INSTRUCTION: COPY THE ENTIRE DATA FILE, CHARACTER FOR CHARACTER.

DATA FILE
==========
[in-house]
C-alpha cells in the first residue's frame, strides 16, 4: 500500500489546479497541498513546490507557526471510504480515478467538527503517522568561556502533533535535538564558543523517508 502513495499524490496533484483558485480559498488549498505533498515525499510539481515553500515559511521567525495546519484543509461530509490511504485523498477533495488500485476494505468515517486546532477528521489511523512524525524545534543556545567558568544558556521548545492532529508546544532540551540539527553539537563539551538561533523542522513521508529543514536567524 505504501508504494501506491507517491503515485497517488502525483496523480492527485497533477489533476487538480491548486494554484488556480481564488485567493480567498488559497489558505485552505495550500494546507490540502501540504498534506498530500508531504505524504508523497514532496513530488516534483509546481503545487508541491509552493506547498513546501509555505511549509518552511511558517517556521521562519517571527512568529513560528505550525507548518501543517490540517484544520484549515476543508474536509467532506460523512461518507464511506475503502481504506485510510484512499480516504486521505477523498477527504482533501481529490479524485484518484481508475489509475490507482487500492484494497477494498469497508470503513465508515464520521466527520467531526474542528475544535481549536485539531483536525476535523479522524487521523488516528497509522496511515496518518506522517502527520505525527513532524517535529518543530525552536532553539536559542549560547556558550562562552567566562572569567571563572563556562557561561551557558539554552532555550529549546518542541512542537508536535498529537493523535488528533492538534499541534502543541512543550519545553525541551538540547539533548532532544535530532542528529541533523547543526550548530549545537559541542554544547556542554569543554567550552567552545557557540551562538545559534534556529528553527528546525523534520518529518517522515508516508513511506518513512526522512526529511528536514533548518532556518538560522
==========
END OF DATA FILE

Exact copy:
[in-house]
C-alpha cells in the first residue's frame, strides 16, 4: 500500500489546479497541498513546490507557526471510504480515478467538527503517522568561556502533533535535538564558543523517508 502513495499524490496533484483558485480559498488549498505533498515525499510539481515553500515559511521567525495546519484543509461530509490511504485523498477533495488500485476494505468515517486546532477528521489511523512524525524545534543556545567558568544558556521548545492532529508546544532540551540539527553539537563539551538561533523542522513521508529543514536567524 505504501508504494501506491507517491503515485497517488502525483496523480492527485497533477489533476487538480491548486494554484488556480481564488485567493480567498488559497489558505485552505495550500494546507490540502501540504498534506498530500508531504505524504508523497514532496513530488516534483509546481503545487508541491509552493506547498513546501509555505511549509518552511511558517517556521521562519517571527512568529513560528505550525507548518501543517490540517484544520484549515476543508474536509467532506460523512461518507464511506475503502481504506485510510484512499480516504486521505477523498477527504482533501481529490479524485484518484481508475489509475490507482487500492484494497477494498469497508470503513465508515464520521466527520467531526474542528475544535481549536485539531483536525476535523479522524487521523488516528497509522496511515496518518506522517502527520505525527513532524517535529518543530525552536532553539536559542549560547556558550562562552567566562572569567571563572563556562557561561551557558539554552532555550529549546518542541512542537508536535498529537493523535488528533492538534499541534502543541512543550519545553525541551538540547539533548532532544535530532542528529541533523547543526550548530549545537559541542554544547556542554569543554567550552567552545557557540551562538545559534534556529528553527528546525523534520518529518517522515508516508513511506518513512526522512526529511528536514533548518532556518538560522